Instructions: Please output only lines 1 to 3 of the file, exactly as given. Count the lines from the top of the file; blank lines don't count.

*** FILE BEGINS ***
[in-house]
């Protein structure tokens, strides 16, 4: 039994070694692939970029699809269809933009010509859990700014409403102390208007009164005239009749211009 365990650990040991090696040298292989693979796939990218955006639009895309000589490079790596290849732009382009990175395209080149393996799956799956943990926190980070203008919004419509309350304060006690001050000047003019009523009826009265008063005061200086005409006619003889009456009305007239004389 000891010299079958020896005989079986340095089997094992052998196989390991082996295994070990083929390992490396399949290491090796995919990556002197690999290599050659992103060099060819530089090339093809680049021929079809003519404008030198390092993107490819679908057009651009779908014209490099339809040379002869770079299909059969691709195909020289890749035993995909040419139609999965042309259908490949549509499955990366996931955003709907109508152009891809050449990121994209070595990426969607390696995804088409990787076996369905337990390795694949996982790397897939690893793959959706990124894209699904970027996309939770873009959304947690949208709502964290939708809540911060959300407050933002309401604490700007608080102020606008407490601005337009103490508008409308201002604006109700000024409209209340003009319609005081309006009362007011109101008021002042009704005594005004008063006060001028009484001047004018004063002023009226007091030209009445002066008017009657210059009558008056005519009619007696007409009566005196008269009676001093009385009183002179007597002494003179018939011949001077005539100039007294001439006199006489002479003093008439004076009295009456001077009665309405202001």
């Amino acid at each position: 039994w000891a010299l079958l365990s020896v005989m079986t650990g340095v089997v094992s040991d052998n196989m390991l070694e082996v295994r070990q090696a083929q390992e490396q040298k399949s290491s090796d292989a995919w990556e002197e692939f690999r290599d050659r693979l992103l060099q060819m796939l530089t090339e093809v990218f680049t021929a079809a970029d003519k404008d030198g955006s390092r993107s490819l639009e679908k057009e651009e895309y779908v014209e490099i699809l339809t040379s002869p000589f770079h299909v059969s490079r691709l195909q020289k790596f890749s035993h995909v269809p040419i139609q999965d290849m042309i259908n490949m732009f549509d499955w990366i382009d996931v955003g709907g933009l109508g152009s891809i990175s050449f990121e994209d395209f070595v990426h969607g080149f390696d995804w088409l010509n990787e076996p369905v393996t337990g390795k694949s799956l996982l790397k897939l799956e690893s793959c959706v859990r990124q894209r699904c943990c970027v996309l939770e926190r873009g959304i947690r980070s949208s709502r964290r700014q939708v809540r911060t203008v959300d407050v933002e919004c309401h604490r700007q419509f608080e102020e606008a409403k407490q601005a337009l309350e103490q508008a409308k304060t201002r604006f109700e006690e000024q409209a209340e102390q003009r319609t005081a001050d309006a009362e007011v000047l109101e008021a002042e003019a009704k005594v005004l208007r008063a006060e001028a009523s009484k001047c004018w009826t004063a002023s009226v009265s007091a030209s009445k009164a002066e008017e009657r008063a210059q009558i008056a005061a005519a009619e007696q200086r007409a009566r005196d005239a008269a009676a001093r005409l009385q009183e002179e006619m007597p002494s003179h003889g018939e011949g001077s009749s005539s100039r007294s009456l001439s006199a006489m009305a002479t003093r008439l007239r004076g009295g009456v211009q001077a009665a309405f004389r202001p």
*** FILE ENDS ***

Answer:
[in-house]
């Protein structure tokens, strides 16, 4: 039994070694692939970029699809269809933009010509859990700014409403102390208007009164005239009749211009 365990650990040991090696040298292989693979796939990218955006639009895309000589490079790596290849732009382009990175395209080149393996799956799956943990926190980070203008919004419509309350304060006690001050000047003019009523009826009265008063005061200086005409006619003889009456009305007239004389 000891010299079958020896005989079986340095089997094992052998196989390991082996295994070990083929390992490396399949290491090796995919990556002197690999290599050659992103060099060819530089090339093809680049021929079809003519404008030198390092993107490819679908057009651009779908014209490099339809040379002869770079299909059969691709195909020289890749035993995909040419139609999965042309259908490949549509499955990366996931955003709907109508152009891809050449990121994209070595990426969607390696995804088409990787076996369905337990390795694949996982790397897939690893793959959706990124894209699904970027996309939770873009959304947690949208709502964290939708809540911060959300407050933002309401604490700007608080102020606008407490601005337009103490508008409308201002604006109700000024409209209340003009319609005081309006009362007011109101008021002042009704005594005004008063006060001028009484001047004018004063002023009226007091030209009445002066008017009657210059009558008056005519009619007696007409009566005196008269009676001093009385009183002179007597002494003179018939011949001077005539100039007294001439006199006489002479003093008439004076009295009456001077009665309405202001």
């Amino acid at each position: 039994w000891a010299l079958l365990s020896v005989m079986t650990g340095v089997v094992s040991d052998n196989m390991l070694e082996v295994r070990q090696a083929q390992e490396q040298k399949s290491s090796d292989a995919w990556e002197e692939f690999r290599d050659r693979l992103l060099q060819m796939l530089t090339e093809v990218f680049t021929a079809a970029d003519k404008d030198g955006s390092r993107s490819l639009e679908k057009e651009e895309y779908v014209e490099i699809l339809t040379s002869p000589f770079h299909v059969s490079r691709l195909q020289k790596f890749s035993h995909v269809p040419i139609q999965d290849m042309i259908n490949m732009f549509d499955w990366i382009d996931v955003g709907g933009l109508g152009s891809i990175s050449f990121e994209d395209f070595v990426h969607g080149f390696d995804w088409l010509n990787e076996p369905v393996t337990g390795k694949s799956l996982l790397k897939l799956e690893s793959c959706v859990r990124q894209r699904c943990c970027v996309l939770e926190r873009g959304i947690r980070s949208s709502r964290r700014q939708v809540r911060t203008v959300d407050v933002e919004c309401h604490r700007q419509f608080e102020e606008a409403k407490q601005a337009l309350e103490q508008a409308k304060t201002r604006f109700e006690e000024q409209a209340e102390q003009r319609t005081a001050d309006a009362e007011v000047l109101e008021a002042e003019a009704k005594v005004l208007r008063a006060e001028a009523s009484k001047c004018w009826t004063a002023s009226v009265s007091a030209s009445k009164a002066e008017e009657r008063a210059q009558i008056a005061a005519a009619e007696q200086r007409a009566r005196d005239a008269a009676a001093r005409l009385q009183e002179e006619m007597p002494s003179h003889g018939e011949g001077s009749s005539s100039r007294s009456l001439s006199a006489m009305a002479t003093r008439l007239r004076g009295g009456v211009q001077a009665a309405f004389r202001p």